And political revolution is not necessarily the best model for a coming of age story. Revolutions are complex things that people attempt for complicated reasons. In The Moon is a Harsh Mistress, the conspirators embark on a revolution not because of any moral code– they’re adults and have figured that out already. They’re doing it because in less than a decade they’re going to be starving to death.

If you look at revolutions that have happened there have been children and young adults involved. Les Misérables has a lot about the tragedy of losing young life in the pursuit of an ideal. We have young people sacrificing themselves for such things every day. But they are on the front lines. They are fodder for the revolution. The people that make a revolution stick– John Adams, George Washington, Ayatollah Khomeini, Fidel Castro– are not kids. They are tough men. For good or evil they’ve determined their moral course and created their political ideology. They’ve made their choices and are now acting on them.

That’s a huge burden to place on a kid just figuring out what’s right and what’s wrong.

It’s also impersonal.

One of the important threads in Huckleberry Finn is that morality is personal. Jim is not a slave in the abstract– Huck’s met lots of slaves in his life. None of them moved him like Jim. But they are bound by a deep love for one another. (And by that word I do not mean sexual romance.) It is a deeply personal decision Huck has to make and because it is personal we feel it, see it and live it with him every step of the way.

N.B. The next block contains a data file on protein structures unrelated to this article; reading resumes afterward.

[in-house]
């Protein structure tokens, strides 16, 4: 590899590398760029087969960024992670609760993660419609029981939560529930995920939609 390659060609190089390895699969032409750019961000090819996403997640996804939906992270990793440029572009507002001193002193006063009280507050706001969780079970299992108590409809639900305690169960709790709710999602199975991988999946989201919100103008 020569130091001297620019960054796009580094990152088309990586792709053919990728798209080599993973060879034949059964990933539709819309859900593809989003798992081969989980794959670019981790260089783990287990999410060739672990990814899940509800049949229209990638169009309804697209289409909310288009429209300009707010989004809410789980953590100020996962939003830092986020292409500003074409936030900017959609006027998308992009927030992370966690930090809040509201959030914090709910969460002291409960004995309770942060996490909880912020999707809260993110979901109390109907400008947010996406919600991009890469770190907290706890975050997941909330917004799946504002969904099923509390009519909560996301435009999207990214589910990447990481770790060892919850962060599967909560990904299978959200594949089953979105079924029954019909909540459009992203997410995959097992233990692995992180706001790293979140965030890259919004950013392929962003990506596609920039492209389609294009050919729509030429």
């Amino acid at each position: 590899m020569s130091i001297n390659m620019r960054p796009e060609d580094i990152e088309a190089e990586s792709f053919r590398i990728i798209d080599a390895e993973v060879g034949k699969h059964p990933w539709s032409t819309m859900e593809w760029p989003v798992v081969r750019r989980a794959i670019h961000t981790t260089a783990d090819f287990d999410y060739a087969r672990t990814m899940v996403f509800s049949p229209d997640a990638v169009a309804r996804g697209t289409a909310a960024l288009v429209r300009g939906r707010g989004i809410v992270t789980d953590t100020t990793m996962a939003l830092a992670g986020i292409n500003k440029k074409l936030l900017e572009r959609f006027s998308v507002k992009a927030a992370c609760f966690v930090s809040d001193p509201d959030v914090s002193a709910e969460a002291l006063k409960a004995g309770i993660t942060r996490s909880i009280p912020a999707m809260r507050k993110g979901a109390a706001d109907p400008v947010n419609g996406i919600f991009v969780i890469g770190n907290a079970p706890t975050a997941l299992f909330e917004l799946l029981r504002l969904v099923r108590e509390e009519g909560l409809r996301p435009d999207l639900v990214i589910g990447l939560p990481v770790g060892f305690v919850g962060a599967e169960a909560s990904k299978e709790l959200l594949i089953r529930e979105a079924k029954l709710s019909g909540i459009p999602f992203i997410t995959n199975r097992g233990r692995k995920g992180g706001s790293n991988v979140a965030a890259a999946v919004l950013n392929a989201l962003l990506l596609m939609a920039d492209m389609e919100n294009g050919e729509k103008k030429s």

By the end of the book Huck has made no great decision regarding slavery in general. He has not become an abolitionist in the political sense of the word. He’s not going to go north and fight slavery or start helping on the underground railroad. He might some day though he never says so. As I said, his course has been changed and where he will end up is anyone’s guess.

I suppose I could have said the same when it was first read to me.




Consideration of Works Past: The Adventures of Huckleberry Finn — 4 Comments

  1. A big bad government is an easy villain, so the kids in the story can be in danger of their lives. Most of those governments (including Hunger Games) feel grafted on–they don’t bear close scrutiny, which I think makes it more difficult to bring to bear the more important questions re morality, ethics, and so forth. The questions therefore pretty much devolve around staying ahead of the Big Bad’s minions, and “Which boyfriend will I choose, the good bad boy, or the bad bad boy?”

  2. I might take issue with “im is someone else’s property. He should tell the authorities so Jim can be returned to his rightful master. Everything in his upbringing has told him this is the right thing to do. The moral thing to do.”